Senate Majority Leader Harry Reid (D-Nev.) has set a Tuesday deadline to complete work on a global AIDS funding bill, as Republican objections to the measure have stymied a top priority for the Bush administration.
In April the House passed a bill to provide $50 billion over the next five years to combat AIDS, tuberculosis and malaria, primarily in Africa.
While the issue is a top priority for President Bush, Sen. Tom Coburn (R-Okla.) and six other Republican senators have held up the measure in the Senate because of concerns over the amount of money that goes to the treatment of AIDS, rather than prevention of the disease.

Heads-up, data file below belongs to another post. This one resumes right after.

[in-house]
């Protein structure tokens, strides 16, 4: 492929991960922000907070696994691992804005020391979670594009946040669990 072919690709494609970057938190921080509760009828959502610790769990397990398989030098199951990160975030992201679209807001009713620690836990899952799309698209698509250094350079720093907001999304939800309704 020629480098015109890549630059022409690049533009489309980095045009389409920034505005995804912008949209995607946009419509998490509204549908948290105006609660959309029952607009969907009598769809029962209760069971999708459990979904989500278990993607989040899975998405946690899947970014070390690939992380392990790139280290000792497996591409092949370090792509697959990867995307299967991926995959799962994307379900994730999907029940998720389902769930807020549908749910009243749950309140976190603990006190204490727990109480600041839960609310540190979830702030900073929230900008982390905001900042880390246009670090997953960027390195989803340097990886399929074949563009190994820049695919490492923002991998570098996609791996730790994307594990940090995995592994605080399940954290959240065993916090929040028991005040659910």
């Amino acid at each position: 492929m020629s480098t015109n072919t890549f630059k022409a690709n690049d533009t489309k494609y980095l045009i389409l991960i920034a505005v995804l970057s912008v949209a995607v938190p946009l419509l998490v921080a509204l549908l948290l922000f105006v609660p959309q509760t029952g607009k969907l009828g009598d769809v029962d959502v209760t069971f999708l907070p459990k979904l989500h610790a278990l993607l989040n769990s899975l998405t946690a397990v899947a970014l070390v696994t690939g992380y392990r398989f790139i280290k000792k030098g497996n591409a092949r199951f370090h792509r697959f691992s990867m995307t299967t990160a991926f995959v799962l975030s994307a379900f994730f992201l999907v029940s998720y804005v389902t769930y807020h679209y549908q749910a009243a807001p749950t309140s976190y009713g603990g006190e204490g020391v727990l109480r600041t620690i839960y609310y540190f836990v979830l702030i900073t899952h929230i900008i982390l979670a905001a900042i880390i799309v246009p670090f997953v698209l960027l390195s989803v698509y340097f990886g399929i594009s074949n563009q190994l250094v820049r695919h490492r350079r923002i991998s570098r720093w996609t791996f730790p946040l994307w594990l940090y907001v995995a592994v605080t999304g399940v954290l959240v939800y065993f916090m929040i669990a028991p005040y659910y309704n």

On Thursday, Coburn told Politico he did not want to comment on the issue, as negotiations were still ongoing with the White House.
Reid, however, was not holding his fire, arguing that each side has had more than enough time to work out their differences and if an agreement could not be reached by Tuesday, he would be forced to bring the bill to the floor for a vote.
“It is confounding and indefensible that a small group of Republican Senators have placed a hold on this legislation, preventing us from moving forward,” Reid said in a statement issued Thursday night.
“They should have followed the lead of President Bush, Members of Congress from both parties, and a diverse group of world health organizations and nonprofits. They should have abandoned their obstruction long ago.”